Friday, February 7, 2014

California, the Dreaming and the Dead

One Saturday last April, my family made a pilgrimage to two places from our past. The first site lay in the San Bernardino foothills, near the old settlement of Verdemont. Here we met some local history buffs at the foundations of what was once the family home, where Otto and Vera Frances Meyer lived with Lawrence and Kathryn, their two children. Kathryn was my grandmother. After Otto died in 1929, Vera sent the children to stay with her mother while she worked as a housekeeper and eventually remarried. The family rented out the house until it burned down decades ago.

Slowly over the next decades, Vera's land would be parceled off and sold to developers. The ranch house foundations today are on a suburban cul-de-sac, but more rugged-style for horse lovers.

We traveled up from the ranch house into the chaparral foothills to look for the grave of Julius Meyer, Otto's grandfather, who died in 1912. We knew it was somewhere within a few acres, but we didn't know the exact location because the current owners of the land did not want the verified existence of human remains on the site to add another barrier to their development plans. The friendly neighbor who had brought us up here in ORVs explained that this developer planned to build over 400 single family homes on these scrub hills. I was shocked to hear that, considering we were in a region known for its wildfires and water shortages and in foothills fissured by the San Andreas fault.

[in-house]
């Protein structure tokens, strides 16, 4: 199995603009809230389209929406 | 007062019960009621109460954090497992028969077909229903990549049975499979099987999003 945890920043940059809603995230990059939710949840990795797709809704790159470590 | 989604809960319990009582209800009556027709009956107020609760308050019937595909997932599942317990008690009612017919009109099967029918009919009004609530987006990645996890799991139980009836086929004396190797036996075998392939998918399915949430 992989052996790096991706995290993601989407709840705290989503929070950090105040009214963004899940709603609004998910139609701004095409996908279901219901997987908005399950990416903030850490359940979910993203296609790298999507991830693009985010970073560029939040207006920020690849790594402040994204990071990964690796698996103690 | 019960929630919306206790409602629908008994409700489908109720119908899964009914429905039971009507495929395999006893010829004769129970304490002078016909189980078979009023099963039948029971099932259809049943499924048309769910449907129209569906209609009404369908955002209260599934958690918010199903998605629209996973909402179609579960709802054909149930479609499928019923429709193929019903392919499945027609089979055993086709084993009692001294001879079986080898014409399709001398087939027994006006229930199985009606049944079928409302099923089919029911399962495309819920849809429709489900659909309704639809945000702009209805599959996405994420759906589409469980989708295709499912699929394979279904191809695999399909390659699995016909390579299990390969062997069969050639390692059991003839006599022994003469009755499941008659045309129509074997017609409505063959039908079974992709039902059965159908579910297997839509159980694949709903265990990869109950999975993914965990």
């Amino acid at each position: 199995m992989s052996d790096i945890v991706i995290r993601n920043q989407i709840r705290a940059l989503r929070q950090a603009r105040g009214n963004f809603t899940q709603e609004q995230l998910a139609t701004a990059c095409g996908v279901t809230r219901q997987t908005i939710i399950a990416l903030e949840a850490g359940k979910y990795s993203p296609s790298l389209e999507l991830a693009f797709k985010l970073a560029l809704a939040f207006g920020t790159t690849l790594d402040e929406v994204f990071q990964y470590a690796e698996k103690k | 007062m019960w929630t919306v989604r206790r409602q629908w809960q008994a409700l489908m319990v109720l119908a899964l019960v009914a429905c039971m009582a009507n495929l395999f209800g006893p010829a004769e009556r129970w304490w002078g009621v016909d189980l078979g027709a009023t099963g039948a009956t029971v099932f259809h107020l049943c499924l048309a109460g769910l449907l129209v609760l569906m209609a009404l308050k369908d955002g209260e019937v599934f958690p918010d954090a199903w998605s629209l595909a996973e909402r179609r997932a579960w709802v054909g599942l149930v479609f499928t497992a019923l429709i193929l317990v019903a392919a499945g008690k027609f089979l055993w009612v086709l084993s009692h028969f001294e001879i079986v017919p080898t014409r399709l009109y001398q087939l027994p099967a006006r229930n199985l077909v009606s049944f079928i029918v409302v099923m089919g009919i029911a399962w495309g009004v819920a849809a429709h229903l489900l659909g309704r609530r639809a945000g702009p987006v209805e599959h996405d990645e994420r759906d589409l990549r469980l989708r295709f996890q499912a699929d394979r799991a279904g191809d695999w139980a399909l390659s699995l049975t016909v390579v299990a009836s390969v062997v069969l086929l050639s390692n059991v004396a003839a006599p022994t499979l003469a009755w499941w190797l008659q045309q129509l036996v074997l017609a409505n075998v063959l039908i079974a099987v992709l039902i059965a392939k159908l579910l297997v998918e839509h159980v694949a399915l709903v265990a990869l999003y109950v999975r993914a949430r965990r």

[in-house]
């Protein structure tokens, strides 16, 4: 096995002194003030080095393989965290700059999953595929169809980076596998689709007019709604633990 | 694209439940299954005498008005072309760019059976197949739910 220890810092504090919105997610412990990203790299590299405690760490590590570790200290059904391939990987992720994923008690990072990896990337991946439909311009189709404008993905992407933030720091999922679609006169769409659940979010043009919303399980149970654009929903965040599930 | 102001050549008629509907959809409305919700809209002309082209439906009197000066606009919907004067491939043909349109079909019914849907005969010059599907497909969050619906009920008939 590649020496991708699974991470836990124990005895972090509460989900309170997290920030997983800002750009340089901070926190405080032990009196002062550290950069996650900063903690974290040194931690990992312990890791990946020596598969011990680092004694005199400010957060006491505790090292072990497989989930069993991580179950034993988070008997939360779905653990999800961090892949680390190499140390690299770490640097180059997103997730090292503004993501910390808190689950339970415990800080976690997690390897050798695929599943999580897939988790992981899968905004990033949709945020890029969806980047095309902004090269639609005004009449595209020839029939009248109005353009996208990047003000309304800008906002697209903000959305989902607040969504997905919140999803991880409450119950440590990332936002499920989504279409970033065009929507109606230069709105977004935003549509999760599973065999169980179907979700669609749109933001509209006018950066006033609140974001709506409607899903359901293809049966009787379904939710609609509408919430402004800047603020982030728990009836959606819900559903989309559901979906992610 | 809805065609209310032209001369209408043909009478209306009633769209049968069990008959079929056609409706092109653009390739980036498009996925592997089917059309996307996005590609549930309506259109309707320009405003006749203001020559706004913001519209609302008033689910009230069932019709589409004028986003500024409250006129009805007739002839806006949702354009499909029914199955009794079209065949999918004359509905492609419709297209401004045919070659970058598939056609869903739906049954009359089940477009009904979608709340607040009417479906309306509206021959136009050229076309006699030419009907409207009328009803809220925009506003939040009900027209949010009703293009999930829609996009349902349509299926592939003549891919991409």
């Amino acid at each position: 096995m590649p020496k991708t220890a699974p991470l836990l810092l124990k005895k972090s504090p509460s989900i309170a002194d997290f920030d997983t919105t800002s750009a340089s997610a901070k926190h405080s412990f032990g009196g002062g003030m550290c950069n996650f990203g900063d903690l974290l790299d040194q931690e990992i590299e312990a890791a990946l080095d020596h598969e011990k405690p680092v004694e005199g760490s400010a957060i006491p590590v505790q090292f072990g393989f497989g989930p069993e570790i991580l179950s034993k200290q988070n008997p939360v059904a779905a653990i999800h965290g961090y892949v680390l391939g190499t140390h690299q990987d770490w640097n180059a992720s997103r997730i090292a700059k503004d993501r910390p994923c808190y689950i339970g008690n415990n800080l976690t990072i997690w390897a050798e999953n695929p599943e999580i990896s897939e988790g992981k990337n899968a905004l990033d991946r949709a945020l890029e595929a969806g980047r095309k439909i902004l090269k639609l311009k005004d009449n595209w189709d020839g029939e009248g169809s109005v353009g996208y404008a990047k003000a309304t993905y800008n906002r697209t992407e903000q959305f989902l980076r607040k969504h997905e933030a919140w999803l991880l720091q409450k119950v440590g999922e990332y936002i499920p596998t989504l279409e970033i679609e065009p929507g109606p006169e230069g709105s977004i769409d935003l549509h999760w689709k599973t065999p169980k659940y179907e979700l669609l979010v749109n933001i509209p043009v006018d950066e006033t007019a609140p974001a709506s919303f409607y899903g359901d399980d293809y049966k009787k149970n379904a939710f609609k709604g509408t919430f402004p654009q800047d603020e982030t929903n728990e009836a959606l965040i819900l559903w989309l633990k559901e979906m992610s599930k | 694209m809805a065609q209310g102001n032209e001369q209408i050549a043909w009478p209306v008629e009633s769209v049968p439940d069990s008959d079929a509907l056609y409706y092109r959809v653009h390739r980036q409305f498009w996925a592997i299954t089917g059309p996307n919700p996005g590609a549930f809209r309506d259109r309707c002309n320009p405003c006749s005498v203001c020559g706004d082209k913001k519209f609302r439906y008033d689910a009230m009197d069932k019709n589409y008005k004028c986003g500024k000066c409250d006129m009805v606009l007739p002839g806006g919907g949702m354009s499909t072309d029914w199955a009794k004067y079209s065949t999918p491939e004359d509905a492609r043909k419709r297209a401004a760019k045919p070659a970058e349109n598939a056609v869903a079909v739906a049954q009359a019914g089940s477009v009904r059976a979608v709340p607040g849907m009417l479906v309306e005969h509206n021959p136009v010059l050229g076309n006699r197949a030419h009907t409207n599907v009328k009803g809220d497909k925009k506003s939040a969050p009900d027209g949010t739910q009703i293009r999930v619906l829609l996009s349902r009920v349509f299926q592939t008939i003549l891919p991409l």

In addition to the seismic and climatological reasons not to develop on this land, we were nowhere near a source of employment. The nearest metropolis was San Bernardino, where we'd walked several miles that morning through the deserted downtown before finding an open restaurant.

In that time we also saw a woman walking down the street clad only in underwear and a top, being led by a fully clothed man. Any development in those hills will be dependent on jobs and water obtained elsewhere.

We fanned out looking for evidence of a grave site, but found nothing conclusive.

Our next stop was a local history museum, where we saw pictures of our family members hanging on the walls. The Meyers had been a prominent family in the area. Then we headed to a site related to the other side of my mother's family, in Riverside. My other great grandfather, Lawrence Holmes Sr, had emigrated from Norway with his family at age 8 in 1881 as Lars Jensen. He became an actor and inventor. He designed and manufactured space-saving wall beds, which I've heard about all my life but did not see until I walked into a friend's studio apartment in Portland last summer and saw my great grandfather's name on an old metal bed frame.

Lawrence appears to have been one of the early twentieth century utopians who saw in California a better future through experimental agriculture. He introduced carob cultivation to Riverside, and his ranch drew the interest of the Metropolitan Water District that wanted to expand water flowing into the region. He fought eminent domain for as long as he could, but he lost the case and his fortune. His land has been sitting underwater since the 1940s, and my great uncle, his last surviving child, who still holds mining rights to the land, in recent years revived that struggle through mineral tests.